S1: The following podcast may be a little dirty, but forget about that. Going to tell you to go to our Twitter feed at Slate, just dot com. It’s Wednesday, June 3rd, 20-20 from Slate, it’s the gist. I’m Mike Pesca. Mark Esper, secretary of Defense, was dragooned military term into a photo op with Donald Trump made possible by tear gassing peaceful protesters. The Trump administration disputes the idea that it was a photo op, that the protesters were peaceful and that tear gas was used. They put a lot a lot of effort into arguing that pepper spray and tear gas are two totally different things. But they are not disputing Espers conscious uncoupling. With that shameful incident or his rejection of Trump’s casual bandying about of the Insurrection Act.
S2: I’ve always believed and continue to believe that the National Guard is best suited for performing domestic support to civil authorities in these situations in support of local law enforcement. I say this not only as secretary defense, but also as a former soldier and a former member of the National Guard. The option to use active duty forces in a law enforcement role should only be used as a matter of last resort and only in the most urgent and dire of situations. We are not in one of those situations now. I do not support invoking the Insurrection Act.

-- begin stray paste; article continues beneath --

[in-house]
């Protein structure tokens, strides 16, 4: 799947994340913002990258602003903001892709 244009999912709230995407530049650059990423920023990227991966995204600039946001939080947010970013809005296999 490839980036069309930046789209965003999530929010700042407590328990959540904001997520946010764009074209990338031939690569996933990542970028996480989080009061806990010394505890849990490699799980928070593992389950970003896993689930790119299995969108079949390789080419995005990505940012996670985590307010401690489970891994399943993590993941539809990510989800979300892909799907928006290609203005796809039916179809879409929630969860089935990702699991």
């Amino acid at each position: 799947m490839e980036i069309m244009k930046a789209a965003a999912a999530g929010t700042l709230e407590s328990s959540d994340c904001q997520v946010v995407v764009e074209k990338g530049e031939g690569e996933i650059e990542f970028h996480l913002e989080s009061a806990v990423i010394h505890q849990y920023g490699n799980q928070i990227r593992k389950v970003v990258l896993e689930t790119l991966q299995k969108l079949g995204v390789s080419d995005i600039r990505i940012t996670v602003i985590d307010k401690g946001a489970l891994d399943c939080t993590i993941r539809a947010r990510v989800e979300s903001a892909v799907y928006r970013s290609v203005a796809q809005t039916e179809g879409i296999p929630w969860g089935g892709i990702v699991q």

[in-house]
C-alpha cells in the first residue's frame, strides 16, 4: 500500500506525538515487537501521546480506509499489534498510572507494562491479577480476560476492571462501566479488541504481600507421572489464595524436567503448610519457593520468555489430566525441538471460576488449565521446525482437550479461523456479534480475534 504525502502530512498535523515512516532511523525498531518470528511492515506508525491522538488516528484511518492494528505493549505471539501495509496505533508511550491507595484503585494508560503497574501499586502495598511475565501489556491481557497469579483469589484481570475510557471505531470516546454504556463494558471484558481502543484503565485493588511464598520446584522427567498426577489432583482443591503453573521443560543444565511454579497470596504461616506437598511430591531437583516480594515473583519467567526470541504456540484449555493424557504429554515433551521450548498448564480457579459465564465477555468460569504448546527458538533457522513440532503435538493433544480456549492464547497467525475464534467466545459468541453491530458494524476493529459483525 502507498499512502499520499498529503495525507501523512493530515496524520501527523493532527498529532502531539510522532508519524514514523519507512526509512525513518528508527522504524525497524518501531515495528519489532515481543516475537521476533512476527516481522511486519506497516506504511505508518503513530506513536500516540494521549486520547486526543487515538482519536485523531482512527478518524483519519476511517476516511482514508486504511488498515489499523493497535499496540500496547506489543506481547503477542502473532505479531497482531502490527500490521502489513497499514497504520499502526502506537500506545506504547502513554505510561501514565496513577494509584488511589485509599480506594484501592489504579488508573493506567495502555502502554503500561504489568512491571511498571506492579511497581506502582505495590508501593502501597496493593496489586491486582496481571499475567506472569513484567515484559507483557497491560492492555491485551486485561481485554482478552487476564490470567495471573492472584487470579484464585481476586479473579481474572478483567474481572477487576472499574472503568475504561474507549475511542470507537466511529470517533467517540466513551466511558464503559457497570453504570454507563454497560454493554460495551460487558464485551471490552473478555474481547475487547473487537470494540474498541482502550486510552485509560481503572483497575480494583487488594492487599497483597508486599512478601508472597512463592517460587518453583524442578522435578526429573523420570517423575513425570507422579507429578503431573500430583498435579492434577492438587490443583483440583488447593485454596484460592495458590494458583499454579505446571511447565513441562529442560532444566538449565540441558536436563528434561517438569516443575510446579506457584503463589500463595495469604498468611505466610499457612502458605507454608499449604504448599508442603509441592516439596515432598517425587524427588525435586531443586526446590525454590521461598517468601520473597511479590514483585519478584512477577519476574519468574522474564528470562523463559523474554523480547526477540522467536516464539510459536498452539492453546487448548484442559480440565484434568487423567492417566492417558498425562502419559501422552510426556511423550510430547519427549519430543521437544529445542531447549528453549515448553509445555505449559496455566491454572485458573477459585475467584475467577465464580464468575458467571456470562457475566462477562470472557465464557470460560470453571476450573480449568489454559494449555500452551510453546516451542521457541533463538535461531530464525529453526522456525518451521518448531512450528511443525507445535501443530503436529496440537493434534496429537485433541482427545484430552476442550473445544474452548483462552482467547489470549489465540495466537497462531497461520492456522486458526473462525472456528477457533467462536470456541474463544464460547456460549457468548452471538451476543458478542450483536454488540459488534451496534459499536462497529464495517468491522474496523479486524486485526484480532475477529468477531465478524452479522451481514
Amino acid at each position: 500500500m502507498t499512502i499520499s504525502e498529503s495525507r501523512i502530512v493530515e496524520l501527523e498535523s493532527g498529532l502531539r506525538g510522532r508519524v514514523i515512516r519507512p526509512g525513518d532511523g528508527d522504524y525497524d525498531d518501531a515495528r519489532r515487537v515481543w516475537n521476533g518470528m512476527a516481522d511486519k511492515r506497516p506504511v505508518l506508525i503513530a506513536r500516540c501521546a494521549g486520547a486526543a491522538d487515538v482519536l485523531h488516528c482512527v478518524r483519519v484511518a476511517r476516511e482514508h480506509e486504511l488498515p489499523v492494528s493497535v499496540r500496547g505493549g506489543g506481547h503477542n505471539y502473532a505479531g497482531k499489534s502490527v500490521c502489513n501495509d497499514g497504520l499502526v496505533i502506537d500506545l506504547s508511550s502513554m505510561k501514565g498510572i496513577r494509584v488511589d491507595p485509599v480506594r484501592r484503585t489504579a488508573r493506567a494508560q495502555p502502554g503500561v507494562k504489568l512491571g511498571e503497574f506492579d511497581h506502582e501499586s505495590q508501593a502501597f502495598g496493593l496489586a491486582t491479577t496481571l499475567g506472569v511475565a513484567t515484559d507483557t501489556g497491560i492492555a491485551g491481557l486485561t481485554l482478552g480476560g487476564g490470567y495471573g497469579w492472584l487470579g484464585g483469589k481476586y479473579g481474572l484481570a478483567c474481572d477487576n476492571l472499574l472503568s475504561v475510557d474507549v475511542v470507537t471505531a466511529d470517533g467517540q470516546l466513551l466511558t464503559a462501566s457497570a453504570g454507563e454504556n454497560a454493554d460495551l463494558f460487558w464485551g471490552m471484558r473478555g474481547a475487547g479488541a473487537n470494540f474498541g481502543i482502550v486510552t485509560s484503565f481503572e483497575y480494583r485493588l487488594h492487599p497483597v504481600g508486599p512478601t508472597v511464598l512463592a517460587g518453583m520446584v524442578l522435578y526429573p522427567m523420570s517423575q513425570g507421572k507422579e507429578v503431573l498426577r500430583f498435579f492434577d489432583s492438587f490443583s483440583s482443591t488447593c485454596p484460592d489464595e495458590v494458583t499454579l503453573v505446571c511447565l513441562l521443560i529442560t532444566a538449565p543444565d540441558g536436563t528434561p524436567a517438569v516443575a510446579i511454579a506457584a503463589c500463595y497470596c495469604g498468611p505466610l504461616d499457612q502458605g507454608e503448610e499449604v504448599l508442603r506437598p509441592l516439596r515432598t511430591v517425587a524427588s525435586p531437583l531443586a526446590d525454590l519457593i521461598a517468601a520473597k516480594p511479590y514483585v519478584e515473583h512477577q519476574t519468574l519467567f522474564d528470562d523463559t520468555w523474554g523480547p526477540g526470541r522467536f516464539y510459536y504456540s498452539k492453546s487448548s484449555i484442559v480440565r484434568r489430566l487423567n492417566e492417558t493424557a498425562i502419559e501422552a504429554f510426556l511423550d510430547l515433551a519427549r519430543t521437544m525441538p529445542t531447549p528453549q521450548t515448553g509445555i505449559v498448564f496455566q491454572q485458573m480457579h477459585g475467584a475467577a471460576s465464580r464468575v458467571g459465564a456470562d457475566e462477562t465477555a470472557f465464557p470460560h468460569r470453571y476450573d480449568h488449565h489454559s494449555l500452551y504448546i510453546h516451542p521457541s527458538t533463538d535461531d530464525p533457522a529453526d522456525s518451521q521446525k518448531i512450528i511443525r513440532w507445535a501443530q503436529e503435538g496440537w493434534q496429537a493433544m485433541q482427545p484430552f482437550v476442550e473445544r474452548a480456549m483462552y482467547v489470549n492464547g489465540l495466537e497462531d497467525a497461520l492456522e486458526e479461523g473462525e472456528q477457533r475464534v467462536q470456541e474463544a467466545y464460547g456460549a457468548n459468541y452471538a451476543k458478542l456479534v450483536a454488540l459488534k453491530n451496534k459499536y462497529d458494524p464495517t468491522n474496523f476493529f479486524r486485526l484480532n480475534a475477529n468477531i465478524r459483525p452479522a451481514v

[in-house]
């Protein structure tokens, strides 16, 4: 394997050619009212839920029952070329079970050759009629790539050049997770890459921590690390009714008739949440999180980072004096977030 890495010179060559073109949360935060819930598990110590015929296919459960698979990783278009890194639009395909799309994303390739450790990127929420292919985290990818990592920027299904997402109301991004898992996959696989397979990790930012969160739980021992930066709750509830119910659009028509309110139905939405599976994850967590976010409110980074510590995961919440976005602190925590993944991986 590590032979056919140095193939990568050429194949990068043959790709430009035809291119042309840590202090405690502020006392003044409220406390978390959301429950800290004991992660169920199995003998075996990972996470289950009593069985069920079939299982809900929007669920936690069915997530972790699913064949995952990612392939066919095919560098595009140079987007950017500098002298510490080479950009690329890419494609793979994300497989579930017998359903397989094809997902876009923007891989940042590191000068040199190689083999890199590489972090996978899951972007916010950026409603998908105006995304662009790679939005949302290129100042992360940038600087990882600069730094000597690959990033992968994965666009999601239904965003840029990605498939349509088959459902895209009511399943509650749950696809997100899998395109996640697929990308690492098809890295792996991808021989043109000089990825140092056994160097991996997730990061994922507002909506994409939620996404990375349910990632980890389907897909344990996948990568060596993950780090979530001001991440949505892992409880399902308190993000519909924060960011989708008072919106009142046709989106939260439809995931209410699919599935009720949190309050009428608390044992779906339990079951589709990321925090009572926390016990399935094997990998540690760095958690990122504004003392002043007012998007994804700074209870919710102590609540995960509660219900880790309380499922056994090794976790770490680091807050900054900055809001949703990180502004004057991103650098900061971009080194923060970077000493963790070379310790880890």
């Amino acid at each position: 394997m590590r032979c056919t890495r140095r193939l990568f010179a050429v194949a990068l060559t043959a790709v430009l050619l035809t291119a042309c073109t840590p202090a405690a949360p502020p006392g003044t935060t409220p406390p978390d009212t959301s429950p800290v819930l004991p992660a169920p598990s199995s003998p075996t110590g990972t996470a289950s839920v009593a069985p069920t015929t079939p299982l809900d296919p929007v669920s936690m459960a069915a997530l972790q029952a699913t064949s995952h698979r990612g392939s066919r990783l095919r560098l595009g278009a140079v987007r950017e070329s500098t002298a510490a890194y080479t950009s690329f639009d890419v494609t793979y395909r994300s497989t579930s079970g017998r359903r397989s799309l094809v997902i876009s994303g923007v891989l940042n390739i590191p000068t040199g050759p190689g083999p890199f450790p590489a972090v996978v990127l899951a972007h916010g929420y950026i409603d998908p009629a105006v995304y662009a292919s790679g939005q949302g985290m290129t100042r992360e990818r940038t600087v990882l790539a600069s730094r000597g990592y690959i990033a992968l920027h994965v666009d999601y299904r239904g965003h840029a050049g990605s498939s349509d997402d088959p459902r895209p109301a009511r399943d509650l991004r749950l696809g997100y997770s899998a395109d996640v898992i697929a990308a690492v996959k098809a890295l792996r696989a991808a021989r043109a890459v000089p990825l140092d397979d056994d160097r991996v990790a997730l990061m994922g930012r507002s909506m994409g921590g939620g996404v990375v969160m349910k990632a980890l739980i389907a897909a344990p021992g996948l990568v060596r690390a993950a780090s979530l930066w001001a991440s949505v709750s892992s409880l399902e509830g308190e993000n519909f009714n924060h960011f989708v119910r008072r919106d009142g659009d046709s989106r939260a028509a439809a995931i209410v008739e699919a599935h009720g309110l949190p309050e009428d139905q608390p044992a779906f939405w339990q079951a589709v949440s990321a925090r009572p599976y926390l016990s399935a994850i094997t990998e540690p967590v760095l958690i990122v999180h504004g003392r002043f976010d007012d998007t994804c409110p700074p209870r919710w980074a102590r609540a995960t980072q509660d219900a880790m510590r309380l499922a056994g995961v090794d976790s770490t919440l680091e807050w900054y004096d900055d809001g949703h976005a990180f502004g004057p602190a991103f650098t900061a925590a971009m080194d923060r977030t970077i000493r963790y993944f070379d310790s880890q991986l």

S1: Officials from the Defense Department have been arguing desperately so that the SEC Def and General Milley, the chairman of the Joint Chiefs, were entirely unaware of the nature of their jaunt. Quote, The understanding was they were walking out of the White House to walk through Lafayette Park to review efforts to quell protests, ADHD official told NBC Esper address that idea in today’s press conference.
S2: I did know that following the president’s remarks on Monday evening that many of us were going to join President Trump and review the damage in Lafayette Park and at St. John’s Episcopal Church. What I was not aware of was exactly where we’re going.